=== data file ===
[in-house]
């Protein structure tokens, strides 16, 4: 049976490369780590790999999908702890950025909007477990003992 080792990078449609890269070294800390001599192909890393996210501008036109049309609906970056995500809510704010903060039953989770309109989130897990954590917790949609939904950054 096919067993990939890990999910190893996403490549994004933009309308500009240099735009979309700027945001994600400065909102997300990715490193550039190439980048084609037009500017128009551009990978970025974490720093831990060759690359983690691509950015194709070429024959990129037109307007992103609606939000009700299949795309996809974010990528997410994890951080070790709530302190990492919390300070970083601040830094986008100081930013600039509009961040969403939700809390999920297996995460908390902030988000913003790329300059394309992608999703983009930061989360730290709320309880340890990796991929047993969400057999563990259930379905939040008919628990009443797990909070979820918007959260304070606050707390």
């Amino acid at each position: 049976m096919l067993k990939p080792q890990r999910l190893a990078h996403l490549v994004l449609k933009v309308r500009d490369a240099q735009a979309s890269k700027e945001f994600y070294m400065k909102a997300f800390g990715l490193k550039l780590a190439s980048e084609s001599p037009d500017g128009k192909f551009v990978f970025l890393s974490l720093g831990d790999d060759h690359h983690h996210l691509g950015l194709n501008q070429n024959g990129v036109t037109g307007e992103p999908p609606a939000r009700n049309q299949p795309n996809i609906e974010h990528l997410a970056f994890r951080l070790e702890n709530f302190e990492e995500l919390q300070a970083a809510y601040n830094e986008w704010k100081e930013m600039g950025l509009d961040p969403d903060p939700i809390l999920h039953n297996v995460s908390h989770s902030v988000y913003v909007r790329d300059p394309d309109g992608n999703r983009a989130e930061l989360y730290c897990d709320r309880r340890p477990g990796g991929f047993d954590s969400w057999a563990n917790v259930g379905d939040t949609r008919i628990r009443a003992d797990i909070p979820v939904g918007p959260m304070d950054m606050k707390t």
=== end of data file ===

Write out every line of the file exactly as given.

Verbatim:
[in-house]
């Protein structure tokens, strides 16, 4: 049976490369780590790999999908702890950025909007477990003992 080792990078449609890269070294800390001599192909890393996210501008036109049309609906970056995500809510704010903060039953989770309109989130897990954590917790949609939904950054 096919067993990939890990999910190893996403490549994004933009309308500009240099735009979309700027945001994600400065909102997300990715490193550039190439980048084609037009500017128009551009990978970025974490720093831990060759690359983690691509950015194709070429024959990129037109307007992103609606939000009700299949795309996809974010990528997410994890951080070790709530302190990492919390300070970083601040830094986008100081930013600039509009961040969403939700809390999920297996995460908390902030988000913003790329300059394309992608999703983009930061989360730290709320309880340890990796991929047993969400057999563990259930379905939040008919628990009443797990909070979820918007959260304070606050707390």
């Amino acid at each position: 049976m096919l067993k990939p080792q890990r999910l190893a990078h996403l490549v994004l449609k933009v309308r500009d490369a240099q735009a979309s890269k700027e945001f994600y070294m400065k909102a997300f800390g990715l490193k550039l780590a190439s980048e084609s001599p037009d500017g128009k192909f551009v990978f970025l890393s974490l720093g831990d790999d060759h690359h983690h996210l691509g950015l194709n501008q070429n024959g990129v036109t037109g307007e992103p999908p609606a939000r009700n049309q299949p795309n996809i609906e974010h990528l997410a970056f994890r951080l070790e702890n709530f302190e990492e995500l919390q300070a970083a809510y601040n830094e986008w704010k100081e930013m600039g950025l509009d961040p969403d903060p939700i809390l999920h039953n297996v995460s908390h989770s902030v988000y913003v909007r790329d300059p394309d309109g992608n999703r983009a989130e930061l989360y730290c897990d709320r309880r340890p477990g990796g991929f047993d954590s969400w057999a563990n917790v259930g379905d939040t949609r008919i628990r009443a003992d797990i909070p979820v939904g918007p959260m304070d950054m606050k707390t």